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Four Boston College undergraduates visited Washington, DC, last month as part of the Atlantic Coast Conference Student Advocacy program, joining student representatives from ACC institutions in meeting with members of Congress and legislative professionals to discuss student financial aid, undergraduate research funding, and other issues.

The BC contingent, Leo Confalone ’20, Gabriella Haedelt ’21, Marina Sheetz ’21, and Sean O’Neil ’23, spoke with Massachusetts Congressman Stephen Lynch and Senator Edward Markey; Josh Delaney, legislative director and chief education policy advisor for Senator Elizabeth Warren; Claire Viall, professional staff to the House Committee on Education and Labor, which is chaired by Virginia Congressman Bobby Scott, a 1973 BC Law alumnus; and principals at Cassidy & Associates, a government relations firm that assists the University with federal relations matters.

For Haedelt, the trip was a sequel to her summer internship on Capitol Hill, and an opportunity to put her experience to work advocating “for issues I care about” while gaining a better understanding of the process of lobbying for a policy agenda. She appreciated hearing the legislators and staffers describe the legislation under development, their predictions for passage, and how the political climate has affected bipartisanship in Congress.

“This trip cemented my impressions of politics and allowed me to reflect on my summer experience on the Hill,” she said. “Getting the opportunity to hear from members of Congress directly about their goals and what they perceive the upcoming challenges to be in this legislative cycle substantially added to my perspective.”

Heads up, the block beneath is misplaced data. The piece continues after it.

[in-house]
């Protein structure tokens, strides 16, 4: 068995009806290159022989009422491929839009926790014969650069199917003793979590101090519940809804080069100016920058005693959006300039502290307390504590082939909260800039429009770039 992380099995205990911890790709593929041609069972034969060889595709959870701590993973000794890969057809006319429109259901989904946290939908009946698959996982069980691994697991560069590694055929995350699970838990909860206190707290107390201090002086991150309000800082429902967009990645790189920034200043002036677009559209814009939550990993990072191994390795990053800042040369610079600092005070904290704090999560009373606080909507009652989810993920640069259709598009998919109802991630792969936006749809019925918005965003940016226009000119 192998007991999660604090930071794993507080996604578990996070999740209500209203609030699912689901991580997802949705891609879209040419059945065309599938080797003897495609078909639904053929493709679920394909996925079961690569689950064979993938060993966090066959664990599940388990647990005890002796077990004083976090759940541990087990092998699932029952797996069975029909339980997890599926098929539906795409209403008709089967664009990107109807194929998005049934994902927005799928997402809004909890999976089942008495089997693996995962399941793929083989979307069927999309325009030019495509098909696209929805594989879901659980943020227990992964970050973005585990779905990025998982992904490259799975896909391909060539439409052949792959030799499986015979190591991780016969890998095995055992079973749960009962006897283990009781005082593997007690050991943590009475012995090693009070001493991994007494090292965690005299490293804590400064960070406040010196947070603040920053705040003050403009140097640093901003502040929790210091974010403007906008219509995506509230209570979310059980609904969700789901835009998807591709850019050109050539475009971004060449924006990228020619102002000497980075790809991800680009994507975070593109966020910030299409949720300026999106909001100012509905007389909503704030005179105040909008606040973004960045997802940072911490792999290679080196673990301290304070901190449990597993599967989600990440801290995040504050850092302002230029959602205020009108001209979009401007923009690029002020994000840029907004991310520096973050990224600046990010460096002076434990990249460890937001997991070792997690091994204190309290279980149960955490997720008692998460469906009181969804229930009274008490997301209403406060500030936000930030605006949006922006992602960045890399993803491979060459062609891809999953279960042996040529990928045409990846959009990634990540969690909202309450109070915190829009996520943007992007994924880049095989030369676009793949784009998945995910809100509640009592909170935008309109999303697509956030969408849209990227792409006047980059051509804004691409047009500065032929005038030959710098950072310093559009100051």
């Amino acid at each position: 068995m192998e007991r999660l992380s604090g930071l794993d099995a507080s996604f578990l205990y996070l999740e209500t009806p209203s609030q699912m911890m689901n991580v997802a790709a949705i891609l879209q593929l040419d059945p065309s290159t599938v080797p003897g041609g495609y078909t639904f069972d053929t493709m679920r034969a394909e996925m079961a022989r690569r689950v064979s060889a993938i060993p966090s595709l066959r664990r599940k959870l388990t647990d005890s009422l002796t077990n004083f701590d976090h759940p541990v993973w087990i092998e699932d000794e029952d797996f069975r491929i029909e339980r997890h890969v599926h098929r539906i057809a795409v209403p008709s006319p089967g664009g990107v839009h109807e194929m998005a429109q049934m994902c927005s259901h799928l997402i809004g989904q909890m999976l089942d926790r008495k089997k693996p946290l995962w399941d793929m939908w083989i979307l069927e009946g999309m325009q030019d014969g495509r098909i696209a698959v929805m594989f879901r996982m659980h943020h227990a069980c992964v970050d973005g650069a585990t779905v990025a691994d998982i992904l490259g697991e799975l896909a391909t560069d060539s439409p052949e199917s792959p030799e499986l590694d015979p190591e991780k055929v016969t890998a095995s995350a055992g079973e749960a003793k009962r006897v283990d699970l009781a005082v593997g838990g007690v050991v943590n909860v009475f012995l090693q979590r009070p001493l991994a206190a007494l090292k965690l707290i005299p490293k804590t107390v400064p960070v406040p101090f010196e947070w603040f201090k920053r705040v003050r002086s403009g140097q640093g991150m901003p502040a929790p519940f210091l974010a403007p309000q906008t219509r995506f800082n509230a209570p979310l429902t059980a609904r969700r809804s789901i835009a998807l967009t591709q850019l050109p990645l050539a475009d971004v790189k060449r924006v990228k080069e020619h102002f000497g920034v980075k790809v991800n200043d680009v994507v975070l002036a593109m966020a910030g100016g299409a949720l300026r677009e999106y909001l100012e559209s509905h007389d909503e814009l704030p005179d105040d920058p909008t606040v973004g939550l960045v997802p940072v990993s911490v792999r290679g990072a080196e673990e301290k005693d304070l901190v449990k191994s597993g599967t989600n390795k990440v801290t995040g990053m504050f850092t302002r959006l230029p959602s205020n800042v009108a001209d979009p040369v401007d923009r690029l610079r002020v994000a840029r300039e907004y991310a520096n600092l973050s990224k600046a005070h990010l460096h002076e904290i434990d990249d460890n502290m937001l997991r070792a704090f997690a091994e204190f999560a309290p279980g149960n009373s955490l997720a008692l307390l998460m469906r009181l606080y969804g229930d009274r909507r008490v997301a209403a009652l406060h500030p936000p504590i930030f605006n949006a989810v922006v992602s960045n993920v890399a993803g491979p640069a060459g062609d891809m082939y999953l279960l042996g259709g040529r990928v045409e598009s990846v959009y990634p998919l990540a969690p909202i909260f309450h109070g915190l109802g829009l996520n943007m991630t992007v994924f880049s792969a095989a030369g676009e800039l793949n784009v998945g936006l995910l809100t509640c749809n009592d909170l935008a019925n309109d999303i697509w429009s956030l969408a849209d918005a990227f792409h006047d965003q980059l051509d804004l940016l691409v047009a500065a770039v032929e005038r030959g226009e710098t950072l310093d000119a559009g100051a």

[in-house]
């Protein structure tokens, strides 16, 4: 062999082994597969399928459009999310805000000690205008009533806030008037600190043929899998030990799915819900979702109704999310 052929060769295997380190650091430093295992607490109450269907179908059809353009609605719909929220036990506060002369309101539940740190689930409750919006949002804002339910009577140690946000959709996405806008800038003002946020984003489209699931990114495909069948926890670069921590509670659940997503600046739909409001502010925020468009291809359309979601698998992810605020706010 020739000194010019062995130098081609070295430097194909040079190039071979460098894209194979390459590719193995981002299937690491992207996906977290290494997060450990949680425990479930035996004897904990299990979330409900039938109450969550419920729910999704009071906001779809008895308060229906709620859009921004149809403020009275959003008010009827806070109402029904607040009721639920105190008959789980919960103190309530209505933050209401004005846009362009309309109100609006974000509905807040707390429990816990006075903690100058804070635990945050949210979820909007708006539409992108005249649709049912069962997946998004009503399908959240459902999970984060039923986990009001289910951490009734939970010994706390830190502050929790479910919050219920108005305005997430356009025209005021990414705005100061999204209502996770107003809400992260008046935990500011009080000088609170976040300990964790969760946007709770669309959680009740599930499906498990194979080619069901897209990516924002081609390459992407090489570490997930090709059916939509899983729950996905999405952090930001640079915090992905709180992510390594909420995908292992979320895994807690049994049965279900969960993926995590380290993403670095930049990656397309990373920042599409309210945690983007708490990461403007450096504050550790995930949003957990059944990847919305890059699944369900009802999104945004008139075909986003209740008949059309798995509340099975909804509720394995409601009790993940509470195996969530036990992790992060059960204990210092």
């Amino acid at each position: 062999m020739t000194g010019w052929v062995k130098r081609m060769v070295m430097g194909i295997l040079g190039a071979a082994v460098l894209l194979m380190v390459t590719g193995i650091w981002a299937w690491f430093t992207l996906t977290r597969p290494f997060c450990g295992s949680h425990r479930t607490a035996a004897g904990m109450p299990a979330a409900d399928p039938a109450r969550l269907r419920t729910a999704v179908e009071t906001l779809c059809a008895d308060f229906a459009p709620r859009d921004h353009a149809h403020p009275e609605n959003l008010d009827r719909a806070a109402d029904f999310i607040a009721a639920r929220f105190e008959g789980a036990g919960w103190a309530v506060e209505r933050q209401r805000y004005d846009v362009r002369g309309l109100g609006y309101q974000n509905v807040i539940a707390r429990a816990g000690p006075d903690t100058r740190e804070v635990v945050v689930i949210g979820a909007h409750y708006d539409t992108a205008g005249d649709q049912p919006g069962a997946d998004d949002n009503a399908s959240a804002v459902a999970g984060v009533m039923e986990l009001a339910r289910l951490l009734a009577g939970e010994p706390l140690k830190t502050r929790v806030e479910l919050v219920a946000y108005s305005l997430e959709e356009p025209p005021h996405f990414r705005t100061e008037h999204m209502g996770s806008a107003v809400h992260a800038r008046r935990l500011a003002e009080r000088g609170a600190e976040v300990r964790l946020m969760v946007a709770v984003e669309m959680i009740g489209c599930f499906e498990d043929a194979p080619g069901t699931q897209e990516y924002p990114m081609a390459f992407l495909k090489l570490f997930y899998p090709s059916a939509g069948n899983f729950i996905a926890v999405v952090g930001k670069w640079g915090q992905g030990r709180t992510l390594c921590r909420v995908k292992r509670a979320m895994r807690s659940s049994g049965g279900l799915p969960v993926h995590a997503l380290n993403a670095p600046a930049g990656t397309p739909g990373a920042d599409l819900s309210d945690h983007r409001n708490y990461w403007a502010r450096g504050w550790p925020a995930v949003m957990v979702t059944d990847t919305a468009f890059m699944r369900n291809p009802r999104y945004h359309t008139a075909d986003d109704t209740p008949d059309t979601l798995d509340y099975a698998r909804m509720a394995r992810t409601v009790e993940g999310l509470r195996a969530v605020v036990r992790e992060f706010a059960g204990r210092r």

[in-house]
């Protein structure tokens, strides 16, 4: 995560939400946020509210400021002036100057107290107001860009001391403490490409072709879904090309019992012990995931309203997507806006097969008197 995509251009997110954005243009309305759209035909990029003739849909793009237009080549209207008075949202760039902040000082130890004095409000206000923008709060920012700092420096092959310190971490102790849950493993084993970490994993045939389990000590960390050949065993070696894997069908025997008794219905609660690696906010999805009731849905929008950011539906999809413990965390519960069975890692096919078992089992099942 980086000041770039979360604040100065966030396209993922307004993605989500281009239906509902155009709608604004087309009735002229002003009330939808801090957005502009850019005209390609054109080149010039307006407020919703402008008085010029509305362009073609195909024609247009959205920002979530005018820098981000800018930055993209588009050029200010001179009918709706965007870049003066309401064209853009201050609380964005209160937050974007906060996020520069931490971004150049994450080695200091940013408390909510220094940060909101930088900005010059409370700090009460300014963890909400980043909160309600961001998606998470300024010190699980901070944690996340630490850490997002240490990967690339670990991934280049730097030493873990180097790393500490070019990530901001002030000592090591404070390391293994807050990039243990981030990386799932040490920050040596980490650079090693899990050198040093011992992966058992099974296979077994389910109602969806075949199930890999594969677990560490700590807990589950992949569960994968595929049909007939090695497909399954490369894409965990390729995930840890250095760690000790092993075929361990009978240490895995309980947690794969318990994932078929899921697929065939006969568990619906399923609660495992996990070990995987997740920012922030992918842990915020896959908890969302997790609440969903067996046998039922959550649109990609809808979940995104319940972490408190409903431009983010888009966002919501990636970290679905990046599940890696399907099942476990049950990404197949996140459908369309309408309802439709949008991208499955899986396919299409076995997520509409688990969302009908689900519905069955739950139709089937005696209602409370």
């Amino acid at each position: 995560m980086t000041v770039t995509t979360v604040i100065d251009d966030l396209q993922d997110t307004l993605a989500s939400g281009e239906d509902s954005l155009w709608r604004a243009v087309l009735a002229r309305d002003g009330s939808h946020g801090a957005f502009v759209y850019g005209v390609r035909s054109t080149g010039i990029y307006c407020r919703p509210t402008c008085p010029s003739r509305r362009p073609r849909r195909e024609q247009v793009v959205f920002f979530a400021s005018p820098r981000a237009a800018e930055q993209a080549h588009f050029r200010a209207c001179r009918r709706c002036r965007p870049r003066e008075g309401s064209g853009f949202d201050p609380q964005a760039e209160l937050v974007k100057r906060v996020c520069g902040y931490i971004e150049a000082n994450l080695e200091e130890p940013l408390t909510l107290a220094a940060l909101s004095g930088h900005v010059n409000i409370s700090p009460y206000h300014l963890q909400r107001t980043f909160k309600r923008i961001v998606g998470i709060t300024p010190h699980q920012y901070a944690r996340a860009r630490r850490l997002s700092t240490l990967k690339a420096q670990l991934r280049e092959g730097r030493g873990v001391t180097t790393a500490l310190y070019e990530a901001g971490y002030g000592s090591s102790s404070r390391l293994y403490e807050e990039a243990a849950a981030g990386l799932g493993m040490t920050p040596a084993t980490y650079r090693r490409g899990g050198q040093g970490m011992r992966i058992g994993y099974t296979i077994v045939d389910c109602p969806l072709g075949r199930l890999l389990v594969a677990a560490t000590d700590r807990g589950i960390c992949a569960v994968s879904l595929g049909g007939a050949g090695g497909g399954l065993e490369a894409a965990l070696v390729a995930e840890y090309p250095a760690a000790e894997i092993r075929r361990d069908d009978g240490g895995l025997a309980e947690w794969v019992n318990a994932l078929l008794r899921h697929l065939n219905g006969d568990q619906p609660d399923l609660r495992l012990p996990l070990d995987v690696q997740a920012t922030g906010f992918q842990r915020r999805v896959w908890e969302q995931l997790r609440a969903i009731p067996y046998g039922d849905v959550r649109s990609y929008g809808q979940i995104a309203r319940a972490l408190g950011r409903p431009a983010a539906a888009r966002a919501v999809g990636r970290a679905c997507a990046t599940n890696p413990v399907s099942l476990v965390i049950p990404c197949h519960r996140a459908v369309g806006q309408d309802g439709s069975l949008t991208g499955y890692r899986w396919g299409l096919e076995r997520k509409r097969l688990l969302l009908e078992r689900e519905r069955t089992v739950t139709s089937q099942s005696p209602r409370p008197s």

O’Neil was struck by the influence legislative aides and committee staff have in the crafting of bills. “It is critical to have lawmakers who are supportive of the cause to champion the bill itself, but first staff have to write the bill and what they include in it has a drastic impact on what becomes a reality.”

Sheetz found the meetings “incredibly informative in terms of the policies that affect institutions and students” and came away with a favorable impression of public service.

“Elected officials go into politics in order to help people as best they can, which was apparent in our meetings with Congressman Lynch and Senator Markey. Their interest in me as an individual, as well as a representative of Boston College, was encouraging and rewarding.”

Sean Smith, University Communications | November 2019